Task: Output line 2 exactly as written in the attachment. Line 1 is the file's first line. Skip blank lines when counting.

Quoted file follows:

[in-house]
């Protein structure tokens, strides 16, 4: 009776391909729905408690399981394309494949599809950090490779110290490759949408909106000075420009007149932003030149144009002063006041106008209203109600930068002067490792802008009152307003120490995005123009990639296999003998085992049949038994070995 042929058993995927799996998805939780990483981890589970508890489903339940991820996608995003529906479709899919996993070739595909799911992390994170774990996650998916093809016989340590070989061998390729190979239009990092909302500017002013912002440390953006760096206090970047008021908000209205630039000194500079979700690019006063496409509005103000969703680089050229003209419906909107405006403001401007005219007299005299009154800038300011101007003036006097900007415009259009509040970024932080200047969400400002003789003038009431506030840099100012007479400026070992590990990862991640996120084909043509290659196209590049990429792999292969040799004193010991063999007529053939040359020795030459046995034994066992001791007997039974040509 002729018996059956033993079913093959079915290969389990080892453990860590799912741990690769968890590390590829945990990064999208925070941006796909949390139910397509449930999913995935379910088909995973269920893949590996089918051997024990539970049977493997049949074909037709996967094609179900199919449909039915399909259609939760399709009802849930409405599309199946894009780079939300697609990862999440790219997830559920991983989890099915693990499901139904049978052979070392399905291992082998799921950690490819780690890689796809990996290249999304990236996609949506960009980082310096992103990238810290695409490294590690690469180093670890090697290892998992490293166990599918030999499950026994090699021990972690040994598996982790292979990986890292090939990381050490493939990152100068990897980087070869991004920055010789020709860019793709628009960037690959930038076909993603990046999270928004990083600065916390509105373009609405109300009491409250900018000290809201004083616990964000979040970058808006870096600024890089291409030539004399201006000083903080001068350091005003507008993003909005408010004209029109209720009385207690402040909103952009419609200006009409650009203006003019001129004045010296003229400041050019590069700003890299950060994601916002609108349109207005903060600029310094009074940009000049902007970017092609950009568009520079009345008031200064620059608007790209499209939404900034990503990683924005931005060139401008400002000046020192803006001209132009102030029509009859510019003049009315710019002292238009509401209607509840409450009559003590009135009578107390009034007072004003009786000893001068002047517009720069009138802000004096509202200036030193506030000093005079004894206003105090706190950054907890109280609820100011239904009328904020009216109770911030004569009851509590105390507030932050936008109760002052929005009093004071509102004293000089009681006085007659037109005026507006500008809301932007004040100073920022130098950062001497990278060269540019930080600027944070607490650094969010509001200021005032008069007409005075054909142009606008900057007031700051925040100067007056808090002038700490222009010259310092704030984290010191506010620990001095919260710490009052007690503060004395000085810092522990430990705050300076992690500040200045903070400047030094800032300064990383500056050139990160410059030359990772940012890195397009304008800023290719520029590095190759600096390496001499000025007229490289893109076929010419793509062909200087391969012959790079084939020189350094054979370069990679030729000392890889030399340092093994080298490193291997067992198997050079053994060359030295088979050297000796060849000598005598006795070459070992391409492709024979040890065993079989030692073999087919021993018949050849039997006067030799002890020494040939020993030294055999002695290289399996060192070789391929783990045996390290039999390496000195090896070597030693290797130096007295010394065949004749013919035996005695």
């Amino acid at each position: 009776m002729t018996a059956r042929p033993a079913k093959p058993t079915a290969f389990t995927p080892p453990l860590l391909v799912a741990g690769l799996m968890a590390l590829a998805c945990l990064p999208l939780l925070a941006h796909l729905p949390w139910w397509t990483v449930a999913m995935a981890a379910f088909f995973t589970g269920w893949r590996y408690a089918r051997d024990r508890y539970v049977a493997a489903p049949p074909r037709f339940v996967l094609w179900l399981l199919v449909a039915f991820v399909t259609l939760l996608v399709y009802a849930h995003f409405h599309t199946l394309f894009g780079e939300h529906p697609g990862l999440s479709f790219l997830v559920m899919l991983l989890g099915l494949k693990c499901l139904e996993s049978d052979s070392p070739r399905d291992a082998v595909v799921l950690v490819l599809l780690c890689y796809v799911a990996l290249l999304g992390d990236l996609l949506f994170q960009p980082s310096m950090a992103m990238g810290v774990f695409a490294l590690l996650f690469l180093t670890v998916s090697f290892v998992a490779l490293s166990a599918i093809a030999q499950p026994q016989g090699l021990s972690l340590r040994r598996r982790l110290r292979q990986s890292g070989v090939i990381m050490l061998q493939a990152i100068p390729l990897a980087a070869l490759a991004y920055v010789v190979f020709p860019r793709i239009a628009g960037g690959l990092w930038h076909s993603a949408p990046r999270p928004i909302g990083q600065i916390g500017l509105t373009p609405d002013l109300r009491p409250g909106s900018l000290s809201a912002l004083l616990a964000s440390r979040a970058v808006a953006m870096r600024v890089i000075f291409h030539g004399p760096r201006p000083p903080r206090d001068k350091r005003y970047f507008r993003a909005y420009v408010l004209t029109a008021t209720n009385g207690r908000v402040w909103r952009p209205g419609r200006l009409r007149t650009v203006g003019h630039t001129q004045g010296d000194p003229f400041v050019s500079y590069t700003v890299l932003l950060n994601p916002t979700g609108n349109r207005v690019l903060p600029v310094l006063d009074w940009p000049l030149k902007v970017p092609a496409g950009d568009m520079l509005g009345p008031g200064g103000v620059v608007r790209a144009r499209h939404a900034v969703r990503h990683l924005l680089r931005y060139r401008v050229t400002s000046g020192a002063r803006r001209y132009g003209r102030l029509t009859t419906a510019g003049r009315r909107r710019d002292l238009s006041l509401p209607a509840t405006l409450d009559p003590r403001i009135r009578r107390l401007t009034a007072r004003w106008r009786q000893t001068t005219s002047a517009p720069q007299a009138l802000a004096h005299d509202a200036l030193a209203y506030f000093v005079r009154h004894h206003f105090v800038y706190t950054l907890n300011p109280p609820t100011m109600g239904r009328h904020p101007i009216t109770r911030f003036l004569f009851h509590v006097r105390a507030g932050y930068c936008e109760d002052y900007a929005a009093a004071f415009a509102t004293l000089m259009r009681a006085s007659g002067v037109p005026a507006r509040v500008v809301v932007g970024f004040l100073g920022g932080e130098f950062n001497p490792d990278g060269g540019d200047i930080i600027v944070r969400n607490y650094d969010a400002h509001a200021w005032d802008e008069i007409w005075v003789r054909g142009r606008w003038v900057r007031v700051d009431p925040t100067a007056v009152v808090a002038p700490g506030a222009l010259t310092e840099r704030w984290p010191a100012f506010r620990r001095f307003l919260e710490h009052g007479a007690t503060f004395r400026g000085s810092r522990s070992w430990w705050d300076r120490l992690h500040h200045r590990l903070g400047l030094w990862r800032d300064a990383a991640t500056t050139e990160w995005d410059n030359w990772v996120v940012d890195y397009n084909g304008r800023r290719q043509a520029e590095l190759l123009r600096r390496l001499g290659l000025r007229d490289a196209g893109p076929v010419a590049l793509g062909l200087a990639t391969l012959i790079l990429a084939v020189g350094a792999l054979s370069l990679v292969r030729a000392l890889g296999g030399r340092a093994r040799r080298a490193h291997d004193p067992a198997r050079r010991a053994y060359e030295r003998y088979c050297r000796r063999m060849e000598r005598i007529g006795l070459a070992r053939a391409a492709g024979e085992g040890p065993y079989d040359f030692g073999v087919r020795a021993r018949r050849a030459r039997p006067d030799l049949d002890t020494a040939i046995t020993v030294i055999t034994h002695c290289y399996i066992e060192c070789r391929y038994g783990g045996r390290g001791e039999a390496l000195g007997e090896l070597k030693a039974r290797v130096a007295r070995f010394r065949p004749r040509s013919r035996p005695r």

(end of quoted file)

């Protein structure tokens, strides 16, 4: 009776391909729905408690399981394309494949599809950090490779110290490759949408909106000075420009007149932003030149144009002063006041106008209203109600930068002067490792802008009152307003120490995005123009990639296999003998085992049949038994070995 042929058993995927799996998805939780990483981890589970508890489903339940991820996608995003529906479709899919996993070739595909799911992390994170774990996650998916093809016989340590070989061998390729190979239009990092909302500017002013912002440390953006760096206090970047008021908000209205630039000194500079979700690019006063496409509005103000969703680089050229003209419906909107405006403001401007005219007299005299009154800038300011101007003036006097900007415009259009509040970024932080200047969400400002003789003038009431506030840099100012007479400026070992590990990862991640996120084909043509290659196209590049990429792999292969040799004193010991063999007529053939040359020795030459046995034994066992001791007997039974040509 002729018996059956033993079913093959079915290969389990080892453990860590799912741990690769968890590390590829945990990064999208925070941006796909949390139910397509449930999913995935379910088909995973269920893949590996089918051997024990539970049977493997049949074909037709996967094609179900199919449909039915399909259609939760399709009802849930409405599309199946894009780079939300697609990862999440790219997830559920991983989890099915693990499901139904049978052979070392399905291992082998799921950690490819780690890689796809990996290249999304990236996609949506960009980082310096992103990238810290695409490294590690690469180093670890090697290892998992490293166990599918030999499950026994090699021990972690040994598996982790292979990986890292090939990381050490493939990152100068990897980087070869991004920055010789020709860019793709628009960037690959930038076909993603990046999270928004990083600065916390509105373009609405109300009491409250900018000290809201004083616990964000979040970058808006870096600024890089291409030539004399201006000083903080001068350091005003507008993003909005408010004209029109209720009385207690402040909103952009419609200006009409650009203006003019001129004045010296003229400041050019590069700003890299950060994601916002609108349109207005903060600029310094009074940009000049902007970017092609950009568009520079009345008031200064620059608007790209499209939404900034990503990683924005931005060139401008400002000046020192803006001209132009102030029509009859510019003049009315710019002292238009509401209607509840409450009559003590009135009578107390009034007072004003009786000893001068002047517009720069009138802000004096509202200036030193506030000093005079004894206003105090706190950054907890109280609820100011239904009328904020009216109770911030004569009851509590105390507030932050936008109760002052929005009093004071509102004293000089009681006085007659037109005026507006500008809301932007004040100073920022130098950062001497990278060269540019930080600027944070607490650094969010509001200021005032008069007409005075054909142009606008900057007031700051925040100067007056808090002038700490222009010259310092704030984290010191506010620990001095919260710490009052007690503060004395000085810092522990430990705050300076992690500040200045903070400047030094800032300064990383500056050139990160410059030359990772940012890195397009304008800023290719520029590095190759600096390496001499000025007229490289893109076929010419793509062909200087391969012959790079084939020189350094054979370069990679030729000392890889030399340092093994080298490193291997067992198997050079053994060359030295088979050297000796060849000598005598006795070459070992391409492709024979040890065993079989030692073999087919021993018949050849039997006067030799002890020494040939020993030294055999002695290289399996060192070789391929783990045996390290039999390496000195090896070597030693290797130096007295010394065949004749013919035996005695």